Transplanted lungs often fail during the peritransplantation period for poorly understood reasons. Because the nitric oxide pathway regulates pulmonary vascular tone, helps to maintain the integrity of the endothelial barrier, and modulates neutrophil adhesively and activation, we hypothesized that perturbation of the pathway during the preservation and reperfusion of transplanted lungs might play a critical role in mediating early graft failure. To evaluate whether supplementing the preservation solution with the nitric oxide donor nitroglycerin enhances lung preservation for transplantation, we obtained hemodynamic measurements in a model of orthotopic left lung transplantation in the rat after ligation of the native right pulmonary artery. In these experiments, recipient survival and hemodynamics depended solely on the transplanted lung. The left lung was harvested from 22 rats, flushed with either lactated Ringer's solution alone (control, n = 11), preserved for 4 hours at 4 °C, and then transplanted using a rapid cuff technique for branchial and vascular anastomoses. Nitroglycerin significantly improved arterial blood oxygenation (339 ± 66 versus 130 ± 12 mm Hg, p < 0.05), increased pulmonary arterial flow (7.6 ± 1.9 versus 0.9 ± 0.2 ml/min p < 0.005), decreased pulmonary vascular resistance (1.7 ± 0.4 versus 6.6 ± 1.9 × 103 Wood units, p < 0.05), and enhanced recipient survival (64% versus 9%, p < 0.05). Control grafts had significantly greater neutrophil accumulation (50% greater as quantified by myeloperoxidase activity, p < 0.05) than grafts preserved in the presence of nitroglycerin. These studies show that supplementation of the preservation solution with the nitric oxide donor nitroglycerin maintains graft vascular homeostasis and significantly improves pulmonary function and recipient survival after transplantation. (J THORAC CARDIOVASC SURG 1995;109:206-11).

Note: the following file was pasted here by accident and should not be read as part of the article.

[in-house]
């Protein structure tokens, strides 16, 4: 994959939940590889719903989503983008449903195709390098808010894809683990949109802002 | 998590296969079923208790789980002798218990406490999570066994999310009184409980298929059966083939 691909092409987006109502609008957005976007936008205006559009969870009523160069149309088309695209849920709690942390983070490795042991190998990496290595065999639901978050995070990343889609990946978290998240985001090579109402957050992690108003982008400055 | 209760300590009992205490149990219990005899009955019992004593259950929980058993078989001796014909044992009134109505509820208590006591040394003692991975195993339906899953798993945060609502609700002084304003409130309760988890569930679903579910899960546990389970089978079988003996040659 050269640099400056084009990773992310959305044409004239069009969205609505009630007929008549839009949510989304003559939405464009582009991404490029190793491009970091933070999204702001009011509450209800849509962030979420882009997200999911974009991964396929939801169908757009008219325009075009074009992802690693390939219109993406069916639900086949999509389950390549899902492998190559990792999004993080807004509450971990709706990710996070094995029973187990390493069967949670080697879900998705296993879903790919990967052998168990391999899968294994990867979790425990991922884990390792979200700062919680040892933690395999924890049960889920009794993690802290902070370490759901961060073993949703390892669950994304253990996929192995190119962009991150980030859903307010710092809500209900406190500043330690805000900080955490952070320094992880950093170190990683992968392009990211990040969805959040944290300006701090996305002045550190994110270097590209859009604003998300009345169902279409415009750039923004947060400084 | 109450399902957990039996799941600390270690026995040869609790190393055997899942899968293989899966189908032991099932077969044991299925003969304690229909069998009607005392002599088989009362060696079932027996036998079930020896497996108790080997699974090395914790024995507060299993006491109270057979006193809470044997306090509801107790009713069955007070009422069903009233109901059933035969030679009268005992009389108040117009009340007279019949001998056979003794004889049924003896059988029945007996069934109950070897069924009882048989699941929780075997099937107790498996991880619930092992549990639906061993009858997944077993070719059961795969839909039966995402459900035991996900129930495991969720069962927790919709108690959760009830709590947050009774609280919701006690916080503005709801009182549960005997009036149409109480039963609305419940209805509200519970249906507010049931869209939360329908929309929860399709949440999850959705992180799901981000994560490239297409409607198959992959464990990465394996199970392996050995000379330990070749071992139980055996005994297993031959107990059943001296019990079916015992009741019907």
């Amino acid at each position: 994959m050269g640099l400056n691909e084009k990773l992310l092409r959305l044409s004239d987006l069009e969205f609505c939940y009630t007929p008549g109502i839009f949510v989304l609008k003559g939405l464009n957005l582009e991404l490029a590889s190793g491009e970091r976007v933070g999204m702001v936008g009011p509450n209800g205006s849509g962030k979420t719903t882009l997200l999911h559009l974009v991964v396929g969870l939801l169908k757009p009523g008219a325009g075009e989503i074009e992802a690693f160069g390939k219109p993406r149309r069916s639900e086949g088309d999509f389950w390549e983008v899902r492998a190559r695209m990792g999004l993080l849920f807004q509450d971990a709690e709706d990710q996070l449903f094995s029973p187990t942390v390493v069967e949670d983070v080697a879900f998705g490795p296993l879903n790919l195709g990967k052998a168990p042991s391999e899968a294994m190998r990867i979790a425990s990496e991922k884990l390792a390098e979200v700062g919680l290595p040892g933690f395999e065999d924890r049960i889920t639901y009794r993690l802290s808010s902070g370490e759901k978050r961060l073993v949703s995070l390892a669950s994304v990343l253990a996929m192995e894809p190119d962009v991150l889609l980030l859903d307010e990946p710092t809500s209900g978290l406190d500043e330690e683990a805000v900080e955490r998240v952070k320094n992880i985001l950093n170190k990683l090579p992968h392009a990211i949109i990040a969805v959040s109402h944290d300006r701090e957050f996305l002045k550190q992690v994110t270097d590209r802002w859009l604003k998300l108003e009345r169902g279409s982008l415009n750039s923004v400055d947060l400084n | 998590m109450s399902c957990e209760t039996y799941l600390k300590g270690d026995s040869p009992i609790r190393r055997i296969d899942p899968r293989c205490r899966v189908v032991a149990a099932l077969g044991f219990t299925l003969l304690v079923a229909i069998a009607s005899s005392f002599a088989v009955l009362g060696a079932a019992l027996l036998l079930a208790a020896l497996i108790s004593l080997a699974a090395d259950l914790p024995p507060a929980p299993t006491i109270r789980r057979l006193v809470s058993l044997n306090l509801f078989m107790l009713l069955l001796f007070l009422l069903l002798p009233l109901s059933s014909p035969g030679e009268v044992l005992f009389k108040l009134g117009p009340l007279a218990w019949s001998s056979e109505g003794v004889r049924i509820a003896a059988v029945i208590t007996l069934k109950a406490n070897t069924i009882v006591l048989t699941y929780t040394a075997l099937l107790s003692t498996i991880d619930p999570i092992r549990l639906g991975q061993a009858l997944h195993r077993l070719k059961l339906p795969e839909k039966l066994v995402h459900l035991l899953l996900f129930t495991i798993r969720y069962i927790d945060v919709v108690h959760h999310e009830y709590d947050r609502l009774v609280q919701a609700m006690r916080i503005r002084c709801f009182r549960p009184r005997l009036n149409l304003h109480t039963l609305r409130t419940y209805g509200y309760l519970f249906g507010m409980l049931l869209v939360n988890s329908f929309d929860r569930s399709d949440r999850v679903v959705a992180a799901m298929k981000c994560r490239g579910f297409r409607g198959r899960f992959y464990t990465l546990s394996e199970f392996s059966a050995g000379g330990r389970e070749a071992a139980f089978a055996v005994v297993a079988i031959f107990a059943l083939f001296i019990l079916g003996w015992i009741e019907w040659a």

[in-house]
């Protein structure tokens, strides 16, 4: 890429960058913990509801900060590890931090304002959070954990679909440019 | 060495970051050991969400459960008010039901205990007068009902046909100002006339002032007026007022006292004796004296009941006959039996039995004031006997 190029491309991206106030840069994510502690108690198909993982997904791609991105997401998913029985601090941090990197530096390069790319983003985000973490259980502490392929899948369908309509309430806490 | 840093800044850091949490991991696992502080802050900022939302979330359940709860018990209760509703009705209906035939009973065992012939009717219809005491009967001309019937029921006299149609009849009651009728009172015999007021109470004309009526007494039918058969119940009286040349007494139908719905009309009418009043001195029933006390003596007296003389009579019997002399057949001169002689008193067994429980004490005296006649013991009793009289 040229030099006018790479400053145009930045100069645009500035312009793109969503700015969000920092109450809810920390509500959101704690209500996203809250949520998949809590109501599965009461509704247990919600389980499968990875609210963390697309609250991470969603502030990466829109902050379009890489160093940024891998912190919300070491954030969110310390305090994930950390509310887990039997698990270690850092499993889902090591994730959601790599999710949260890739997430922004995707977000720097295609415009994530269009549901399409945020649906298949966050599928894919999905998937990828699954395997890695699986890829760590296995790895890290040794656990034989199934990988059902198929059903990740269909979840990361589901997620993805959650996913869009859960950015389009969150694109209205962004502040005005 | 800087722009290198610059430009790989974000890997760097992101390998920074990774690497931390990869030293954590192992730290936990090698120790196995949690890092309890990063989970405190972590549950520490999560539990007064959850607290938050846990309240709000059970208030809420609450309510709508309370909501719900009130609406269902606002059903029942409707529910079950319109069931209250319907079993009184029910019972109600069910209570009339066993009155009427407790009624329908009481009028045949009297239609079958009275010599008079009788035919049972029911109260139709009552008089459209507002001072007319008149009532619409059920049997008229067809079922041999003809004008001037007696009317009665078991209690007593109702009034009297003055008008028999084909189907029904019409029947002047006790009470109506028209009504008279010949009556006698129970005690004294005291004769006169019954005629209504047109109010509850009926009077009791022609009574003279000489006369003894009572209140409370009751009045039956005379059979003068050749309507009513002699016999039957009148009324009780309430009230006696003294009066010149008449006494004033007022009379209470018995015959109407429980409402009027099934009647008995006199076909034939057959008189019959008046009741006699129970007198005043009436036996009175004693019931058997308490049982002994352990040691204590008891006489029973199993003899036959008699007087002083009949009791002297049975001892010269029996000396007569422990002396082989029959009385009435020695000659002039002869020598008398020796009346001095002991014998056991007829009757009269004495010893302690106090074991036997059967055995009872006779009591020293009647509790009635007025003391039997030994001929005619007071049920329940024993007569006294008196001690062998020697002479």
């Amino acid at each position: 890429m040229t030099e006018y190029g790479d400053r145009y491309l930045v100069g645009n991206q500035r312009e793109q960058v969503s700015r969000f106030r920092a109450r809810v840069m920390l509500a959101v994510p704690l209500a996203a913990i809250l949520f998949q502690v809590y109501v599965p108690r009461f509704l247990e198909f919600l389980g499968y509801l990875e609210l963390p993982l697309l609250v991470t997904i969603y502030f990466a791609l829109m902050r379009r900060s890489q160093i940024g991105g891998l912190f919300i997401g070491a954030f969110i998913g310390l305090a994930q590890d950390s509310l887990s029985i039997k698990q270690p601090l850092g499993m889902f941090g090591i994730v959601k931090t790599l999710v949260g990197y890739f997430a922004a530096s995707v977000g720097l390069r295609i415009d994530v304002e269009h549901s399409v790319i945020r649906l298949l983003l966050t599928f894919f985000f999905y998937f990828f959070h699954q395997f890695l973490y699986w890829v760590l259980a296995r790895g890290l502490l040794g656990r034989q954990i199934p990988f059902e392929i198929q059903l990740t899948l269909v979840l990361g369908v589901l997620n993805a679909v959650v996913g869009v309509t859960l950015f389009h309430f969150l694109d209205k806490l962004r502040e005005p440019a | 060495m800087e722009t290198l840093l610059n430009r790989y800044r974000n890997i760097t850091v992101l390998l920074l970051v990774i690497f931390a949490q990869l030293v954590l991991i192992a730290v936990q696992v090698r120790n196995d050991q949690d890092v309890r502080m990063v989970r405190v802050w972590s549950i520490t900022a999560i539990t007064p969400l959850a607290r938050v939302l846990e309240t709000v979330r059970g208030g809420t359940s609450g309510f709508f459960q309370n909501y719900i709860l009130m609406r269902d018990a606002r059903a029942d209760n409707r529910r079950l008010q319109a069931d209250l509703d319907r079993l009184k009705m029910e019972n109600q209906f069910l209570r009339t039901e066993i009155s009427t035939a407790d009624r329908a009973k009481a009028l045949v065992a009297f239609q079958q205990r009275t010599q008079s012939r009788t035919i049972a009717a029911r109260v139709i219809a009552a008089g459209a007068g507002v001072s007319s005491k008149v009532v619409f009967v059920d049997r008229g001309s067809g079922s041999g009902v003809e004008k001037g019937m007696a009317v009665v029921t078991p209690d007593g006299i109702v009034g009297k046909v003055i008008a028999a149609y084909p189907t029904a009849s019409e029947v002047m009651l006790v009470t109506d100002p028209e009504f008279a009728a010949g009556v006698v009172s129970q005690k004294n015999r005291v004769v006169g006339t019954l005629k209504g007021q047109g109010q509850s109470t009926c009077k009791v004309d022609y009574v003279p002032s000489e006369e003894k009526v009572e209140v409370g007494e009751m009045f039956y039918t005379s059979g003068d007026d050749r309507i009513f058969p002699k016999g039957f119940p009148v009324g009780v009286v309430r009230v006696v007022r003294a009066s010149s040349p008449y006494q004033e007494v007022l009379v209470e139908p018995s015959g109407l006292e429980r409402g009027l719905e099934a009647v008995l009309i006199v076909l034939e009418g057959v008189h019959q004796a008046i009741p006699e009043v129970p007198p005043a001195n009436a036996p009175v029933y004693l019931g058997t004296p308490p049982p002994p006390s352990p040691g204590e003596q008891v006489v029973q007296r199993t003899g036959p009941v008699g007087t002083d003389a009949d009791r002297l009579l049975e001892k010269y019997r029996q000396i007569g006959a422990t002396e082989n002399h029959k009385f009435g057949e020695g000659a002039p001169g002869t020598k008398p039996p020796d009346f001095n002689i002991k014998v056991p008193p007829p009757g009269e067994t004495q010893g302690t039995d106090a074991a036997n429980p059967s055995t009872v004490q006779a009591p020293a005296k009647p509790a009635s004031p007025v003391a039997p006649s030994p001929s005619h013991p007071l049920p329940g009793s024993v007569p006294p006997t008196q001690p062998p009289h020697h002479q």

|Original language||English (US)|
|Number of pages||6|
|Journal||The Journal of Thoracic and Cardiovascular Surgery|
|Publication status||Published - Feb 1995|
ASJC Scopus subject areas
- Pulmonary and Respiratory Medicine
- Cardiology and Cardiovascular Medicine